The Story Within The Story…
By Leonard Gildarie
Kaieteur News – The year 2020 will go down in the history books as a watershed one. It continued from the December 2018 no-confidence vote in our National Assembly. Nipping at the heels of 2020 was a little unknown…the novel coronavirus which started in Wuhan, China.
We are in November now and in a few weeks’ time it will Christmas and Boxing Day and of course, New Year’s. It will not be normal holidays. We have a new government in place under Irfaan Ali and, boy, oh boy, does he have his work cut out.
Guyana is struggling for resources, both financially and for manpower to battle the pandemic. Doctors, nurses and other frontline workers are overworked, and battling to keep up.
The pandemic has placed an economic strain on the public healthcare system in Guyana to the end that patients are reporting shortages of drugs. The new administration has reportedly ordered about $3B in drugs to address the shortages problems.
COVID-19 has created untold damage to Guyana and the rest of the world. As we speak, in the US alone, at least 1,000 persons are dying each day, signaling a second surge. Worldwide, it will soon reach 50M infections with over 1.2M deaths. France, Germany and England have all imposed new lockdowns amid a second surge.
On Tuesday, I attended a funeral of someone close. He was in his 70s with a number of health complications. He was rushed to the hospital over respiratory difficulties. He was immediately placed on breathing machines and eventually died.
I was at the crematorium on Princess Street, Georgetown as the family said goodbye. His remains could not be brought home. There was a limited number of persons there. I watched in pain as the family was forced to look at a monitor outside, of the remains being placed in an oven. The life of one person, over so quickly.
Yesterday, as I was writing this, there was news of a girl, 11, who died from the virus. If true, she will be the youngest in Guyana to die. I am frightened. I think about my family and loved ones and the trauma of the parents and siblings.
The pain is from knowing that it is not normal, that maybe it could have been avoided.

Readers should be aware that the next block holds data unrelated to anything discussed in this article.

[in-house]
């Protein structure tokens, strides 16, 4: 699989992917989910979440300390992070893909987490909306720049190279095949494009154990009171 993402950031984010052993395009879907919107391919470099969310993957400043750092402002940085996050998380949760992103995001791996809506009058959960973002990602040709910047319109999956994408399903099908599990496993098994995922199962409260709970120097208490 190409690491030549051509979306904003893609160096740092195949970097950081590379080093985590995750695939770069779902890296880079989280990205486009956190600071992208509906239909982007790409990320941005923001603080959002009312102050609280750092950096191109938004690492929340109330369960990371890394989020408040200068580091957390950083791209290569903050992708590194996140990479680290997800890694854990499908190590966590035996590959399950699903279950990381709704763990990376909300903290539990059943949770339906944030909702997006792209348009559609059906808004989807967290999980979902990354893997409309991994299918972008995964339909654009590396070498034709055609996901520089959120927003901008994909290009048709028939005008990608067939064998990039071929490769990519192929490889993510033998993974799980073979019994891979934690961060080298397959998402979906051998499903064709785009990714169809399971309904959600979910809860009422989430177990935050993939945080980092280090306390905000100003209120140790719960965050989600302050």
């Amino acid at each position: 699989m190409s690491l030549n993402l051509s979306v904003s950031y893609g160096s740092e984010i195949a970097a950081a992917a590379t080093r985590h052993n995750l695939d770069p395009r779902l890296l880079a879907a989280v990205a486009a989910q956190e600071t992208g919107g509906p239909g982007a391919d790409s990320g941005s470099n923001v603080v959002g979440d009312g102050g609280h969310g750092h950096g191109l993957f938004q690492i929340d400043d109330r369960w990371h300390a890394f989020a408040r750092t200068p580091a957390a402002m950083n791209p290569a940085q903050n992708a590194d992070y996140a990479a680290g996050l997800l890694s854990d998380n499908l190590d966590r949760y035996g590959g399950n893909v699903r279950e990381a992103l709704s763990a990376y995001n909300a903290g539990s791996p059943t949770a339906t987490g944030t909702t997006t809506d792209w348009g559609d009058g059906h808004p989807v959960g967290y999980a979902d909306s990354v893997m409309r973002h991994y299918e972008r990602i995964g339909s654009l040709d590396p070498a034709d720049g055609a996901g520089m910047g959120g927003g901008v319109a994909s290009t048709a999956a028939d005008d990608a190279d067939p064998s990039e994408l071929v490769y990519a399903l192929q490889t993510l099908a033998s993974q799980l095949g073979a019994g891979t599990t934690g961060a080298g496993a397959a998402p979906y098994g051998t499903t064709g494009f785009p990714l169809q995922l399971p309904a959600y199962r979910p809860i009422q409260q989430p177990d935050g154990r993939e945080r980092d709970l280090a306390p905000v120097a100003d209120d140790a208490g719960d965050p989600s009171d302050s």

The political situation in Guyana and the US were not also lost to the people this week. The US went to the polls in what was described as the grandfather of all elections. The world is riveted to the television now with the conclusions almost foregone…Donald Trump has lost based on the counts.
While the elections have not been called yet in Joe Biden’s favor, there are marked similarities to Guyana’s recently concluded elections. Trump is claiming fraud and through his lawyers filed a number of legal challenges in a number of states in which the counts are still ongoing. It is eerily similar to Guyana. Court cases. Fraudulent votes. More court cases. Winners declared before declaration.
But the clock is ticking. The US elections will be here to stay as one to remember in the years to come and of course, because of Donald Trump. There is another issue that I want to talk about as it pertains to the rule of law.
On Friday, a video surfaced. It involved an ugly scene in which a motorist tried to choke a traffic rank during a road stop. It appeared the driver stopped at the middle of the middle intersection by the Ashmin’s building, obstructing traffic. The man refused to give his documents to the police and on video tried to resist arrest.
At one point in time, his hand was seen reaching for the traffic rank’s throat. I looked at the video and recalled one a few weeks ago at the western end of the Demerara Harbour Bridge, a video caught a man assaulting a policeman.
Both men have been charged. There is one similarity. Both men charged are said to be from the disciplined forces…one from the Guyana Defense Force…and the other from the Guyana People’s Militia. Is this how our men in the security forces are trained? This is totally unacceptable.
To boot is the fact that the accused in front of Ashmin’s building was legally drunk, driving an uninsured car and there was no fitness in force for the vehicle at the time of his altercation. It is not the first time for the man, it was reported. We cannot condone our people beating police ranks and our lawmen. It is open doorway that leads to a path of no return, of lawlessness and chaos.
I am glad the book was thrown at him. He should apologize to Guyana. As Christmas approaches, we will have to ask whether we should be celebrating our most beloved occasion, in light of the elections and COVID-19.
(The views expressed in this article are those of the author and do not necessarily reflect the opinions of this newspaper.)
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